Nearly everyone can drum up at least a few things they dislike about their current employer. A self-righteous manager or lack of communication from above can really put a damper on your work week. But what really burns people’s toast are companies that treat employees unfairly or pay the worst wages. In fact, many of us would rate inadequate pay just as poorly as unsafe work environments or subpar ethical standards.
So if you’re in the market for a high-paying, stable new career, read on. These next 15 companies are notorious, but not for anything good. Here are 15 worst companies you’ll want to avoid working for like the plague.
The average employee satisfaction rating on Glassdoor is a 3.3. Unfortunately, Kroger just misses the mark with a less-than-stellar 3.2 employee rating. There’s even an entire online forum dedicated to why working at Kroger sucks. On the plus side, about half of current and former employees would recommend their job to a friend, despite reports suggesting that the grocery chain pays its workers low wages.
If you prefer to make ends meet in your next job, look beyond Kroger. Most hourly worker pay hovers just above the national minimum wage.
Next: There’s nothing good about working for this next company.
Scroll through Hertz employee reviews on Glassdoor and you’ll read things like “low pay”, “inconsistent hours”, and “management disconnect.” Only about a third of employees would recommend their jobs to a friend in need and the company’s overall rating is a dismal 2.6. That’s a shame for one of the biggest players in the rental car business. Hertz also owns Dollar and Thrifty brands — none of whom have favorable employee ratings either.
Next: Only the strong survive at this company.
3. Kraft Heinz
A brutally honest report from The Chicago Tribune described what it’s really like to work at Kraft Heinz. Backed by Berkshire Hathaway, the company doesn’t discount its polarizing work culture since it’s their key to superior performance. Only the most competitive, ambitious, and cut-throat employees survive. So, one can assume work-life balance is non-existent, and only those who perform receive reputable pay.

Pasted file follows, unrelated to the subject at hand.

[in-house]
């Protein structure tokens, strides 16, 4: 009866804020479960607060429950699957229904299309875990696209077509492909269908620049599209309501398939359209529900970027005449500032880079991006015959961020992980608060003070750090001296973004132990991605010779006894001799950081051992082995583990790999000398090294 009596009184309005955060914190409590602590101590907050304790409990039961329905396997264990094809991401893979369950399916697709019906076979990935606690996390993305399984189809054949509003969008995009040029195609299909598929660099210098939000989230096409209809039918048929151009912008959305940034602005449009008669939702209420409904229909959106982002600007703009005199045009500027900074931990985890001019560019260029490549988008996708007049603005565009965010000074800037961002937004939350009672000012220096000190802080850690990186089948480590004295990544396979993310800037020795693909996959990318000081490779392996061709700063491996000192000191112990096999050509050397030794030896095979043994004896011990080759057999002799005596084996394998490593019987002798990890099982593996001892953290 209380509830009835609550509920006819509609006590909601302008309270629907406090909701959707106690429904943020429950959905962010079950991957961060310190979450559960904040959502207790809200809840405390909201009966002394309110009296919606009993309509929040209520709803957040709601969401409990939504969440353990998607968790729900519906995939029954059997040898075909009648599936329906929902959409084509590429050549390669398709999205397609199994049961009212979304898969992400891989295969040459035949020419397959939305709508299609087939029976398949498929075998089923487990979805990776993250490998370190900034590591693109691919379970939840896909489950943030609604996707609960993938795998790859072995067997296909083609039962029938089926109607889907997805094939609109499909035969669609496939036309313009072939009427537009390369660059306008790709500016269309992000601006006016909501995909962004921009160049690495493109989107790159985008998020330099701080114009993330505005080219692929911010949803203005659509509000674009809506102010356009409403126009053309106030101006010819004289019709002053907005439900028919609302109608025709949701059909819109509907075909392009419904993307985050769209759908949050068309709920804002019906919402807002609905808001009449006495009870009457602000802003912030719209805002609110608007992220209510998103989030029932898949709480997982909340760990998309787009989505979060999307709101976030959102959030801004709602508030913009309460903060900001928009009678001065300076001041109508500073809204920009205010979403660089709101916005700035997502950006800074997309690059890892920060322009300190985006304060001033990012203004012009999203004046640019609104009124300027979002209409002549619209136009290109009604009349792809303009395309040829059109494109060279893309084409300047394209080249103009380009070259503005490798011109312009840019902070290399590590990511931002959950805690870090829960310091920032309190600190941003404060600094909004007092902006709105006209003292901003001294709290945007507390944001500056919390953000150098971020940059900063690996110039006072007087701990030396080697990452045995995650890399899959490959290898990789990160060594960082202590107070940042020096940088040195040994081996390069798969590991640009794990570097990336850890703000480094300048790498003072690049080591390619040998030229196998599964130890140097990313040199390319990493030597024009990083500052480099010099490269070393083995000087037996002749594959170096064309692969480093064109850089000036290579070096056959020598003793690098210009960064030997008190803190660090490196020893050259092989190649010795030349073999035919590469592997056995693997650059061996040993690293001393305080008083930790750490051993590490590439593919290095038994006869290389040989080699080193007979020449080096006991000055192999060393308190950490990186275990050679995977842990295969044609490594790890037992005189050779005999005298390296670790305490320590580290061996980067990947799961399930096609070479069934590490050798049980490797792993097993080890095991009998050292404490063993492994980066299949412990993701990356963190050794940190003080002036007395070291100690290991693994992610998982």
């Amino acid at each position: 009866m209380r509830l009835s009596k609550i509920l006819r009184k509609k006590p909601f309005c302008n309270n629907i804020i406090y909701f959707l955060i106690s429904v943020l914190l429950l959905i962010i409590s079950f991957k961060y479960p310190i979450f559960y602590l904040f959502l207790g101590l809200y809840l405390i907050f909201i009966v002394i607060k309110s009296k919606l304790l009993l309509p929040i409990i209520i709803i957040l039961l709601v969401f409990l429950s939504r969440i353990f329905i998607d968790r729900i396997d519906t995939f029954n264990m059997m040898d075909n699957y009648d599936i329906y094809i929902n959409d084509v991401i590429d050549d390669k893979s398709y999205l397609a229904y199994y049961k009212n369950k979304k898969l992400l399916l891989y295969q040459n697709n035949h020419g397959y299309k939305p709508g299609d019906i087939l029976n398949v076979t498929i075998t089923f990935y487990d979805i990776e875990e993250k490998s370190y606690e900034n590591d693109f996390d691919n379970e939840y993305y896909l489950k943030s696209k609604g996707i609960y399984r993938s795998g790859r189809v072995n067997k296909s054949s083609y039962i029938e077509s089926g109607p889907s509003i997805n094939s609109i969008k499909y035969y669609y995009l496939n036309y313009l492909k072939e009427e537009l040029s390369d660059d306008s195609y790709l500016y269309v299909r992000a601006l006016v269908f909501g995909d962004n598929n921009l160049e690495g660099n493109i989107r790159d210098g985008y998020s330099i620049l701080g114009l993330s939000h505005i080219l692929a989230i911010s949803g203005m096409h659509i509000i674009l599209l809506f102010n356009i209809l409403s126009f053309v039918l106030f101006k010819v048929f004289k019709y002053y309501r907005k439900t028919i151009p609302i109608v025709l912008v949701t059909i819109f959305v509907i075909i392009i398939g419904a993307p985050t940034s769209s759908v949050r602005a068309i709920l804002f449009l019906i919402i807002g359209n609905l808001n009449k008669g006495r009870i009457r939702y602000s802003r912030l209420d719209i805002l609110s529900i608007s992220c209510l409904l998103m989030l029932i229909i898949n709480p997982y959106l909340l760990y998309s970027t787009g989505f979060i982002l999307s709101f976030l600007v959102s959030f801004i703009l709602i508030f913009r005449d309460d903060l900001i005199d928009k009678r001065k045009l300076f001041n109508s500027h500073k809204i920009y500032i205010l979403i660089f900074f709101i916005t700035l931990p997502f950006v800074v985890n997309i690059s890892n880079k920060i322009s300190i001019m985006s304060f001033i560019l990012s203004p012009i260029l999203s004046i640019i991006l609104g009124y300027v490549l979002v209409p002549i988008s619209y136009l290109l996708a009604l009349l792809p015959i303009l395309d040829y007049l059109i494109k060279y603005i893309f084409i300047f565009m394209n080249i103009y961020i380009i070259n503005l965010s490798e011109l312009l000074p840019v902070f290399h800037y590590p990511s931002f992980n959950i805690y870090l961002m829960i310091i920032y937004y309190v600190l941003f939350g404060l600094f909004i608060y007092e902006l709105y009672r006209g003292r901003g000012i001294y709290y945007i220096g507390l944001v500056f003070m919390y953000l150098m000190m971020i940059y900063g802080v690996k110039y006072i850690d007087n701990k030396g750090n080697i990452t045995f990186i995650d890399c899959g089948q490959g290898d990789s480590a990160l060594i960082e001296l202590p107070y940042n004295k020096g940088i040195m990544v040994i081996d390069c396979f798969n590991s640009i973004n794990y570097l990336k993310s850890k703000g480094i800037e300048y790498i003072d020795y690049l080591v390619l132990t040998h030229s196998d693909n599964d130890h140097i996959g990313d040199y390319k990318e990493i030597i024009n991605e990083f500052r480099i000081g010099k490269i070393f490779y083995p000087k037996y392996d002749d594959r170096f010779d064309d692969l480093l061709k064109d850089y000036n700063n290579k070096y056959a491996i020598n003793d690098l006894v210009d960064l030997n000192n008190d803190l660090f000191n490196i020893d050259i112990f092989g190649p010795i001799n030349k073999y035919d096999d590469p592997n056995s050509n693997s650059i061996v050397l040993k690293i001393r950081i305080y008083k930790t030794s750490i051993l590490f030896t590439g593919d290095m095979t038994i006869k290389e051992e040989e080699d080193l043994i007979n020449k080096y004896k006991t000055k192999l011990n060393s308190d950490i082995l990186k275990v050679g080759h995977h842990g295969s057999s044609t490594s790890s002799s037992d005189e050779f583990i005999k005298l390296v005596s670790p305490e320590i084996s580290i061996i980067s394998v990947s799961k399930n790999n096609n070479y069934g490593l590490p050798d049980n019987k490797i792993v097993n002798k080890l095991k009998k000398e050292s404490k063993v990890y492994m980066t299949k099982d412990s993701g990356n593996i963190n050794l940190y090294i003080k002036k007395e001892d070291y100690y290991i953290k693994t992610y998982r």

Rule No.1? Employees must keep their desk clutter-free and have no more than two personal items visible, per company policy.
Next: Popular fast-food chain with some major blemishes
McDonalds continues to be the highest-grossing restaurant chain in America, yet it can’t afford to pay its employees much more than minimum wage or provide them with adequate benefits. Crowdsource website Ranker lists Micky D’s as the second worst retailer to work for. Shocker.
Next: Terrible work environments make this one of the last companies you should work for.
5. Tyson Foods
Horrific working conditions land Tyson Foods a prime spot on our worst companies to work for list. A 2016 report shed an unflattering light on the dangerous work environment, noting that some employees wore adult diapers because they were denied bathroom breaks. Others left with work-related knife injuries due to such close quarters on the assembly line. Need we say more?
Next: This company skirts overtime pay.
American consumers have a love-hate relationship with drugstore chains and their pricey prescriptions, but it seems employees do as well. Disgruntled Walgreens employees site poor pay (cashiers are paid just $9 per hour) and other labor issues as major negatives. The Center for Popular Democracy tallied actual employee votes and named Walgreens the worst company in America. They’ve even been accused of promoting employees to salary positions to skirt overtime pay, resulting in employees earning less money per hour than their hourly counterparts.
Next: Walmart’s dark side
Underpaid Walgreens employees have nothing on Walmart employees. This company is the worst when it comes to employee compensation, according to the National Employment Law Project. They found Walmart pays worse than even Pizza Hut, as cashiers earn an average of only $9.36 per hour and sales associates earn about $9.41 per hour. The national median is $17.81.
Money Inc put Wally World’s terrible sweatshop conditions on display for the world to see, highlighting a 2013 factory fire in Bangladesh that collapsed and killed over 1,000 people, all due to how unsafe the building was. Walmart had previously relied on factories in the Rana Plaza building to manufacture some of the clothes sold in its stores, the Los Angeles Times reported.
Next: Underpaid workers at this popular retailer
8. TJX Companies